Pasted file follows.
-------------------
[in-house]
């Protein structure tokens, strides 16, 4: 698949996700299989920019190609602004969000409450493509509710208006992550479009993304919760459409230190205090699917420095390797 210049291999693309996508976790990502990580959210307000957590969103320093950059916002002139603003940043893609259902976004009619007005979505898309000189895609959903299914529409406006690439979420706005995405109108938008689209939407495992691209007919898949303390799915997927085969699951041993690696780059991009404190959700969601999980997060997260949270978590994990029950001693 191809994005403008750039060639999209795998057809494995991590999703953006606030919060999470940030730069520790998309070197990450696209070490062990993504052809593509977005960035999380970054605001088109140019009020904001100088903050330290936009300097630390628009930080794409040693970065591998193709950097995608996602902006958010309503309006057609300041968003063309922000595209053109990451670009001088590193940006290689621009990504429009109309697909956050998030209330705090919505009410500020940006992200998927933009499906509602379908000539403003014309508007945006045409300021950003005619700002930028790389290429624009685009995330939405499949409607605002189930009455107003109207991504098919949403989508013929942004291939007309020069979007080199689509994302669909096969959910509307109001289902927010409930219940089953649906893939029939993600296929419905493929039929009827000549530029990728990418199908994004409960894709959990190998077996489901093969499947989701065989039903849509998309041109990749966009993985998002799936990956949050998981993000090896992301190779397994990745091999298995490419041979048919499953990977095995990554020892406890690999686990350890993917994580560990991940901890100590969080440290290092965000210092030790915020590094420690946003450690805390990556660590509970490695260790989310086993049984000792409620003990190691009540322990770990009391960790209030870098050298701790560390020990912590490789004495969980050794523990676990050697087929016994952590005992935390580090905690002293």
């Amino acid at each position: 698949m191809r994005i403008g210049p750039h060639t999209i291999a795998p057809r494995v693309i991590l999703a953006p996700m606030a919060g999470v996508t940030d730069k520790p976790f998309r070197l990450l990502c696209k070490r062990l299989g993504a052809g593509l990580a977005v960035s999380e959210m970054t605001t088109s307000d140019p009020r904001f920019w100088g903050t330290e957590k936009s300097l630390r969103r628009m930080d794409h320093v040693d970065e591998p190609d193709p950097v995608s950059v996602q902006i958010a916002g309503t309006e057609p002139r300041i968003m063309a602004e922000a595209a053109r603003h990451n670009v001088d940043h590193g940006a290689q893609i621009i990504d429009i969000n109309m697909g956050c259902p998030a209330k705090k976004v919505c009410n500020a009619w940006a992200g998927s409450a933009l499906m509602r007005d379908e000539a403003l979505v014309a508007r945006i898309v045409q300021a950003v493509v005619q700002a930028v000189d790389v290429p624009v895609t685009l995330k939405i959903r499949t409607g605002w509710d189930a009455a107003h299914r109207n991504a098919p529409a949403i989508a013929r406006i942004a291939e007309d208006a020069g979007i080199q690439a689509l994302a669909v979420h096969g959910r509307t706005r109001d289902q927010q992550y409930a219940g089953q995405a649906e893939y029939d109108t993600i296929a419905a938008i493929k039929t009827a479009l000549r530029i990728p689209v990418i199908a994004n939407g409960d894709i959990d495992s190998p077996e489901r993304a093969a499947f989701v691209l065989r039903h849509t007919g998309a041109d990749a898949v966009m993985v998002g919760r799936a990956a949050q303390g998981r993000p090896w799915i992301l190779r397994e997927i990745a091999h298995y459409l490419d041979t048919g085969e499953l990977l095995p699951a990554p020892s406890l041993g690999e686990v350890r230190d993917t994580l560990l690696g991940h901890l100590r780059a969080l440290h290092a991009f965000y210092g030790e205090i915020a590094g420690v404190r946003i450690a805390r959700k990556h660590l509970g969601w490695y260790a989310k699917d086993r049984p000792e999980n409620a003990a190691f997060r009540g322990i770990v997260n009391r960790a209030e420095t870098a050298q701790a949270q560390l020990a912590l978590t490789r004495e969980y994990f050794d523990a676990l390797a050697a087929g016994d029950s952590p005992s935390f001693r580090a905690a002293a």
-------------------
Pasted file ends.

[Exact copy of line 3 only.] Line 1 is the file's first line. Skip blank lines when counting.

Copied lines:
């Amino acid at each position: 698949m191809r994005i403008g210049p750039h060639t999209i291999a795998p057809r494995v693309i991590l999703a953006p996700m606030a919060g999470v996508t940030d730069k520790p976790f998309r070197l990450l990502c696209k070490r062990l299989g993504a052809g593509l990580a977005v960035s999380e959210m970054t605001t088109s307000d140019p009020r904001f920019w100088g903050t330290e957590k936009s300097l630390r969103r628009m930080d794409h320093v040693d970065e591998p190609d193709p950097v995608s950059v996602q902006i958010a916002g309503t309006e057609p002139r300041i968003m063309a602004e922000a595209a053109r603003h990451n670009v001088d940043h590193g940006a290689q893609i621009i990504d429009i969000n109309m697909g956050c259902p998030a209330k705090k976004v919505c009410n500020a009619w940006a992200g998927s409450a933009l499906m509602r007005d379908e000539a403003l979505v014309a508007r945006i898309v045409q300021a950003v493509v005619q700002a930028v000189d790389v290429p624009v895609t685009l995330k939405i959903r499949t409607g605002w509710d189930a009455a107003h299914r109207n991504a098919p529409a949403i989508a013929r406006i942004a291939e007309d208006a020069g979007i080199q690439a689509l994302a669909v979420h096969g959910r509307t706005r109001d289902q927010q992550y409930a219940g089953q995405a649906e893939y029939d109108t993600i296929a419905a938008i493929k039929t009827a479009l000549r530029i990728p689209v990418i199908a994004n939407g409960d894709i959990d495992s190998p077996e489901r993304a093969a499947f989701v691209l065989r039903h849509t007919g998309a041109d990749a898949v966009m993985v998002g919760r799936a990956a949050q303390g998981r993000p090896w799915i992301l190779r397994e997927i990745a091999h298995y459409l490419d041979t048919g085969e499953l990977l095995p699951a990554p020892s406890l041993g690999e686990v350890r230190d993917t994580l560990l690696g991940h901890l100590r780059a969080l440290h290092a991009f965000y210092g030790e205090i915020a590094g420690v404190r946003i450690a805390r959700k990556h660590l509970g969601w490695y260790a989310k699917d086993r049984p000792e999980n409620a003990a190691f997060r009540g322990i770990v997260n009391r960790a209030e420095t870098a050298q701790a949270q560390l020990a912590l978590t490789r004495e969980y994990f050794d523990a676990l390797a050697a087929g016994d029950s952590p005992s935390f001693r580090a905690a002293a």